NATALIA ESTEMIROVA’s tragic death: Are we doing enough to support Human Rights defenders?

Much as I need to write and like to blog, sometimes it’s difficult to find the time and the motivation to post, especially because it is not possible to have an original perspective or a deep understanding about all issues and the internet is already full of common sense remarks about everything. But something got my attention and reminded me of the usefulness of blogs to raise awareness about issues which are important devoting our attention to.

Наташа 047Last Tuesday, 15 July, Natalia Estemirova was abducted in front of her home in Grozny, Chechnya. Her dead body was found a few hours later. A Human Rights activist working for the NGO Memorial, she dedicated her life to investigating and denouncing Human Rights violations in Chechnya. Her assassination follows a pattern of eliminating dissident voices in Russia, with a level of impunity so high that not even the fact that some of the victims of such policy benefited from international recognition protected them.

One year ago, I met a Russian Human Rights activist, who gave me an account of the political situation in Russia and on how it was becoming increasingly difficult for them to work, especially after the aproval of the Russian NGO Law. As I was particularly interested in the situation in Chechnya, and complained about the lack of accurate information about it, which I thought was the outcome of the option to make access to the region as difficult and risky as possible, she gave me the contact of a friend who she said could provide me with more information and possibly useful contacts. Her friend was Natalia Estemirova. I never did send her an email. I wrote one, but kept it on my drafts to send it in an appropriate moment in the future.

On the reply to my condolences, my russian friend enphasised the goal to keep working in Chechenya and with the Chechen people, but despite her determination, her tone was of deep sadness and frustration, as it is so obvious where the orders for this murder came from.

Natalia Estemirova’s tragic death should make us think whether we do enough to support people like her, who risk their lives so bravely to document and denounce Human Rights abuses. As citizens of the EU, we have the power to pressure our leaders, however, we are clearly failing to do so, and if we look at the evolution of the relationship between EU and key EU member states and Russia, it is appalling to see how the issue of Human Rights gets sidelined.

Every time something like this horrible murder happens, Russia becomes poorer, and so does the world. I’m sorry that people like myself, who are aware, do not do more to support those who take serious risks to defend Human Rights. I guess we are too caught up on our small problems or too busy enjoying our comfortable lies or complaining about meaningless things.

Note: the photo was taken at a tribute to Natalia Estemirova held in St. Petersburg on 16 July and sent to me by my russian friend.

10 Comments

Filed under Chechnya, Russia

10 responses to “NATALIA ESTEMIROVA’s tragic death: Are we doing enough to support Human Rights defenders?

  1. Owen

    You picked the right subject to come back with. When Putin and Kadyrov proclaim their respect for women, we know exactly what they mean. In the post-Gorbachev era we got an early warning with the murder of Galina Starovoitova.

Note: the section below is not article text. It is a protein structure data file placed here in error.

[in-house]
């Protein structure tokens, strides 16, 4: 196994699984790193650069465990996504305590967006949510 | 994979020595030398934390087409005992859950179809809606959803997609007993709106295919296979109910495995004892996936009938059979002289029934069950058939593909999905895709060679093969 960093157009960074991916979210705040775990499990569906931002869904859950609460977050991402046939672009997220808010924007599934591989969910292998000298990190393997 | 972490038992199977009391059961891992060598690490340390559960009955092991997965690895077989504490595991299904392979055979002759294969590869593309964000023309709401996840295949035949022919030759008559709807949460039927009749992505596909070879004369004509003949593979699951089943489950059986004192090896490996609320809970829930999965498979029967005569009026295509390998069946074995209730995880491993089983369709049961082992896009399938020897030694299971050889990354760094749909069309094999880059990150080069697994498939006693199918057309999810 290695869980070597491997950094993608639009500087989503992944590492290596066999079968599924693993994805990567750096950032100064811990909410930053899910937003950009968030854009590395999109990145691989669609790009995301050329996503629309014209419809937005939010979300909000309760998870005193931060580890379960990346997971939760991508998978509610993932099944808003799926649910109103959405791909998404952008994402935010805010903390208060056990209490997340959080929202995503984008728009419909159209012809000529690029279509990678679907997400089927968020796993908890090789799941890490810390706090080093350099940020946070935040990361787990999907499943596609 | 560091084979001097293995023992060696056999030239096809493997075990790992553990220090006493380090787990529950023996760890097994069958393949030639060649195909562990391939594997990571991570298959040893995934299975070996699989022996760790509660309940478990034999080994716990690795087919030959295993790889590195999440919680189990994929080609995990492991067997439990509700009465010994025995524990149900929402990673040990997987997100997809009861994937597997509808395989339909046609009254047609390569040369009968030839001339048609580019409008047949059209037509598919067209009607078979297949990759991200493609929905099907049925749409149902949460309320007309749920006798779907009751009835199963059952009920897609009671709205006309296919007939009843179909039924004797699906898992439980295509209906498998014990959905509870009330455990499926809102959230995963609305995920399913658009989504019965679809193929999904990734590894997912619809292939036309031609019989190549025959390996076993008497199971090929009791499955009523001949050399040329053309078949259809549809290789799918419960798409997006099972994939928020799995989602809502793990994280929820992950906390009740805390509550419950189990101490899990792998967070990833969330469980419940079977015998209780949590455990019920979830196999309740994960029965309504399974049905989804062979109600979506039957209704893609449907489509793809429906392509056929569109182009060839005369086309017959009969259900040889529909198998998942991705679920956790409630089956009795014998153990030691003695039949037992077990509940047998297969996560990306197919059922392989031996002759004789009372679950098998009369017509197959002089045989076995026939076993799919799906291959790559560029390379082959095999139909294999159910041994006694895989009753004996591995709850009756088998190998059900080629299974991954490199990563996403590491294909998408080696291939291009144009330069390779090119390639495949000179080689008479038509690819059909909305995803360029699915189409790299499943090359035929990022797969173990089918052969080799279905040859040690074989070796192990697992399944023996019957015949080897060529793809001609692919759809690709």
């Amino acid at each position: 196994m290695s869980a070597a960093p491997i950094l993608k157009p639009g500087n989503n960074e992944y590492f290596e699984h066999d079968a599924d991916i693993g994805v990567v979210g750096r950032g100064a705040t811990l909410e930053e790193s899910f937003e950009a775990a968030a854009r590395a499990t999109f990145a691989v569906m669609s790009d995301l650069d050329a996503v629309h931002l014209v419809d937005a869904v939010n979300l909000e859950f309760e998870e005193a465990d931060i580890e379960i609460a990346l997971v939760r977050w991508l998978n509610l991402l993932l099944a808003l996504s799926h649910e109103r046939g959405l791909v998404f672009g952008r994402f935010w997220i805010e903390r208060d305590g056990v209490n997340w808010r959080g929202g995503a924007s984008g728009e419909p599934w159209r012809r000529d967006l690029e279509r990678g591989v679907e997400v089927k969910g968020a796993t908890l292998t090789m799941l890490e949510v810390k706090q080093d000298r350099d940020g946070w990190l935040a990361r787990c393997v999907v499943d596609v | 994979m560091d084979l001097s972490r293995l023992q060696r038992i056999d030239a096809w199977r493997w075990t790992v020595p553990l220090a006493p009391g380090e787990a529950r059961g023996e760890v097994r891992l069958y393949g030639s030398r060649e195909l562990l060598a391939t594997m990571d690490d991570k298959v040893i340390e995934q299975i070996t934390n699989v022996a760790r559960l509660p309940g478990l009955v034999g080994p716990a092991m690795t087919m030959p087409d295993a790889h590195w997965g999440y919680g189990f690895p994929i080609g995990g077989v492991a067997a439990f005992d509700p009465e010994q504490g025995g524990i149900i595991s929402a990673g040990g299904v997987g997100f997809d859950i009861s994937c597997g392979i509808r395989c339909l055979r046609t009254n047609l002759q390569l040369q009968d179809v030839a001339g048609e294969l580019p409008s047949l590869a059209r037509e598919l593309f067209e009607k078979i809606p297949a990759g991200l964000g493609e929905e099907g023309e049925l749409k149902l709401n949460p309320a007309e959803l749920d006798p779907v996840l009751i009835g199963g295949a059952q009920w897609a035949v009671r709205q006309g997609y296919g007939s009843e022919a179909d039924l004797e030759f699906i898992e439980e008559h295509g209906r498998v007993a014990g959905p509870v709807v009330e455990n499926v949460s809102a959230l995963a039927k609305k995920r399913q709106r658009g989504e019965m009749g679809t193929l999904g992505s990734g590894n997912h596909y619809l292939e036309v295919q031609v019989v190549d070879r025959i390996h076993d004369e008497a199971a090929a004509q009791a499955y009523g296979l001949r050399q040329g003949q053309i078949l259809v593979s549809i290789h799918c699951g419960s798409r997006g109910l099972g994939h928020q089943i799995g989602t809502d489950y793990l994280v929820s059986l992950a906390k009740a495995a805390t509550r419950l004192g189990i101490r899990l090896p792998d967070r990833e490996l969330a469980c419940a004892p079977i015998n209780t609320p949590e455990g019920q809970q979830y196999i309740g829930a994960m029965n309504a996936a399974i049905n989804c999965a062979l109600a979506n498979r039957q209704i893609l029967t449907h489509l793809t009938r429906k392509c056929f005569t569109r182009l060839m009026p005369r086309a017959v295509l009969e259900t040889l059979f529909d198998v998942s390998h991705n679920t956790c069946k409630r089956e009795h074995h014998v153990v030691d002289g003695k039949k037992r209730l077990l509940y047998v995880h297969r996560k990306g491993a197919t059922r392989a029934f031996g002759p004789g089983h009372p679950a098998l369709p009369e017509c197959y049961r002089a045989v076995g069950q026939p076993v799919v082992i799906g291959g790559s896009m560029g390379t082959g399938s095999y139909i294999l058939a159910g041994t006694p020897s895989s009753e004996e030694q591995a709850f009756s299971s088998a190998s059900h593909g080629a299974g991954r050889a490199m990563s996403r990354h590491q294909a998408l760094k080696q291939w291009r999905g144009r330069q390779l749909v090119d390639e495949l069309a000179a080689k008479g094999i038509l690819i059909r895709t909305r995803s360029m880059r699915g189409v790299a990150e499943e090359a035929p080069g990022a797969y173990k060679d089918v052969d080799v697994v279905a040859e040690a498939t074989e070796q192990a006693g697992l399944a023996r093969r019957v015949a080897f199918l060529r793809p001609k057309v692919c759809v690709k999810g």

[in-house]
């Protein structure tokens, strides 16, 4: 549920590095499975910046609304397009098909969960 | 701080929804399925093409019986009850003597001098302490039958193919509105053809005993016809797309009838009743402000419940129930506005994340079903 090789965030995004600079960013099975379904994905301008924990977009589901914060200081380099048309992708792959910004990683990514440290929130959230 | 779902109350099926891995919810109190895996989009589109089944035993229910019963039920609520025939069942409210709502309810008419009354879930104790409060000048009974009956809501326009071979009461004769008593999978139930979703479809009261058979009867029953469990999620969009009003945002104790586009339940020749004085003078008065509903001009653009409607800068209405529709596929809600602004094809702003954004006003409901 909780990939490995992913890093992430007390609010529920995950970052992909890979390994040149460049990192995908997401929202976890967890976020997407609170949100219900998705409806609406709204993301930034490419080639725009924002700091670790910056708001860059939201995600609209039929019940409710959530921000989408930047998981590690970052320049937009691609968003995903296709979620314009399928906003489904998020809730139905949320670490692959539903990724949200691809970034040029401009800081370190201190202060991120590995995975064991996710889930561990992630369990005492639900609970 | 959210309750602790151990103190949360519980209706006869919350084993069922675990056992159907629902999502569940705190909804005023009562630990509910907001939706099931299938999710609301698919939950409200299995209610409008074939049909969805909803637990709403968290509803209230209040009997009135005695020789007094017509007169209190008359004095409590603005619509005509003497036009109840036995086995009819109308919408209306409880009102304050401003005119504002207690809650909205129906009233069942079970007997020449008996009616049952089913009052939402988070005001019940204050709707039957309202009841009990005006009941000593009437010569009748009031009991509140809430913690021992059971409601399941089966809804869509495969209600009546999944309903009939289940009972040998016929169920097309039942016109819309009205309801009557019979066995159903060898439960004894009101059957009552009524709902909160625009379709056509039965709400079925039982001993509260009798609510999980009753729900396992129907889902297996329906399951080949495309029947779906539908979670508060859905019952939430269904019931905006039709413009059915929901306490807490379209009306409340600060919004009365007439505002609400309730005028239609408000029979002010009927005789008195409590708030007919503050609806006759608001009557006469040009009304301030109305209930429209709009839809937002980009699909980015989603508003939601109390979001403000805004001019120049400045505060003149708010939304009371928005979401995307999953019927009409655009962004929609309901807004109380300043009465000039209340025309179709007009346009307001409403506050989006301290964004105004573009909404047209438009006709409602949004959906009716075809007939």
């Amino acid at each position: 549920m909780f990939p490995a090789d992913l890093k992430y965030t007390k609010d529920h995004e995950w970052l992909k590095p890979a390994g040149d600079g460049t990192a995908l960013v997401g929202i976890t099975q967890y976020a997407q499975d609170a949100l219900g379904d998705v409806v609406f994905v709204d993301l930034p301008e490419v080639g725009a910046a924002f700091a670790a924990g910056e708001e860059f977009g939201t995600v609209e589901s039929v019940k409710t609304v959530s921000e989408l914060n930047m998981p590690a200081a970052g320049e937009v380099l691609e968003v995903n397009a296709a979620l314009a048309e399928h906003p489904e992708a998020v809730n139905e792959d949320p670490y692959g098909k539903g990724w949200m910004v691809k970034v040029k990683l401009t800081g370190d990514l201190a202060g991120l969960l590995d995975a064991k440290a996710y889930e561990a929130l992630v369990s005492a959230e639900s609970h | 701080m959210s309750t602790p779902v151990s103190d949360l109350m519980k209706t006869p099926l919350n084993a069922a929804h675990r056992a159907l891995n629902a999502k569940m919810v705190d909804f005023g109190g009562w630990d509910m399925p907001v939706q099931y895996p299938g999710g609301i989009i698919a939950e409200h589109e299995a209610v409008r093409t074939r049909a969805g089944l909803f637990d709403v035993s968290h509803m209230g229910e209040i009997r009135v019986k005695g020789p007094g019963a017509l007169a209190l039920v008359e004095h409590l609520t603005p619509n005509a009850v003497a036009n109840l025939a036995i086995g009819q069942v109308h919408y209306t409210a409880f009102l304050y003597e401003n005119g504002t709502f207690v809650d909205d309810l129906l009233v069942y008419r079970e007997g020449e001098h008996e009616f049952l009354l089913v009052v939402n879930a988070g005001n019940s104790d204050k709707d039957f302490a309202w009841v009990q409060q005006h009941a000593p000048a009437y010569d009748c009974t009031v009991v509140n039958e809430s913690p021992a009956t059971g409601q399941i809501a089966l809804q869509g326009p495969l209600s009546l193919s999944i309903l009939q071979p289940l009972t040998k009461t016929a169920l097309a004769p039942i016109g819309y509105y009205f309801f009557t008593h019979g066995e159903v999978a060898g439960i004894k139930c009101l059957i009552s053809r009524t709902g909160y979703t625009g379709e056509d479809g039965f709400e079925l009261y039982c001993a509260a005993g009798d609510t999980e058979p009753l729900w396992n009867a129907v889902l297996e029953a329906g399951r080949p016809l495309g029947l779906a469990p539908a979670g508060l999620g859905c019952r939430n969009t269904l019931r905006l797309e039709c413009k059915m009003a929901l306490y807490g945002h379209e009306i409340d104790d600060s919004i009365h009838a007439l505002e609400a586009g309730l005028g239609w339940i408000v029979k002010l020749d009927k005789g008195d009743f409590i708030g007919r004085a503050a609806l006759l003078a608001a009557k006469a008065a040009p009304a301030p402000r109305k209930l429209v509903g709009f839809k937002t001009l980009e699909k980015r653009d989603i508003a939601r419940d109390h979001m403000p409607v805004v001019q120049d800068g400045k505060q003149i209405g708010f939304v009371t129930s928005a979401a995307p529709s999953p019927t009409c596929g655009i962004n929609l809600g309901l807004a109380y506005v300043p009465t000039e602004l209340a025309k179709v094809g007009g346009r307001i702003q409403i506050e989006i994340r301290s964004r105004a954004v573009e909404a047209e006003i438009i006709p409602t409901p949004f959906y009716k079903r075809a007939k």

And outside Russia we were served explicit notice when the legislation was passed permitting the Russian secret services to assassinate targets on foreign soil. From the Litvinenko case we’ve seen how meaningless the concept of respect for the rule of law is to these people.

    In her life and death Natalya Estemirova commanded our respect, like those other heroic souls in Russia who are unlikely to let her death deter them. The cowardly men responsible for killing her, ordering her death or guaranteeing the impunity of those responsible truly deserve our contempt.

  2. Pingback: Global Voices Online » Russia: Did Kadyrov kill Estemirova?

  3. It’s remarkable how blase much of the world is regarding the realization that Russia has reverted to its autocratic ways, despite hopes of democratization post-Cold War. I cannot imagine how much courage this woman had.

  4. Pingback: Official Russia | Russia: Did Kadyrov kill Estemirova?

  5. This is a symbol of Russia’s incremental steps toward autocratic control. Hopefully, her murder will bring more attention to her cause, already the press is beginning to address her death: http://www.newsy.com/videos/fighting_for_human_rights_with_life

  6. OFF Topic, breaking news:

    Two Serb war criminals received Life Sentence and 30 years imprisonment for burning Bosniak women and children alive. Unfortunately, the Prosecution made mistake and failed to include rape charges against them.

    Milan Lukic and Sredoje Lukic are from Rujiste village, located near the border with Srebrenica municipality.

    Please write a word or two about these monsters on your blog. Thank you!

  7. Owen

    Sarah, I hope that you’ll keep us posted if your Russian friend hears news of any developments in the case.

  8. Sarah Correia

    Thank you for the comment, Owen. For now I don’t have any more news about that but I intend to write more about the issue of human rights defenders in Russia after I move to Norway, which will happen very soon.

    (I’ve erased the duplicated comment)

  9. Owen

    Thanks, Sarah.

  10. Owen

    Article about Natasha Estemirova by her friend Tanya Lokshina of Human Rights Watch:

    http://www.opendemocracy.net/russia/article/natalia-estemirova-champion-of-ordinary-chechens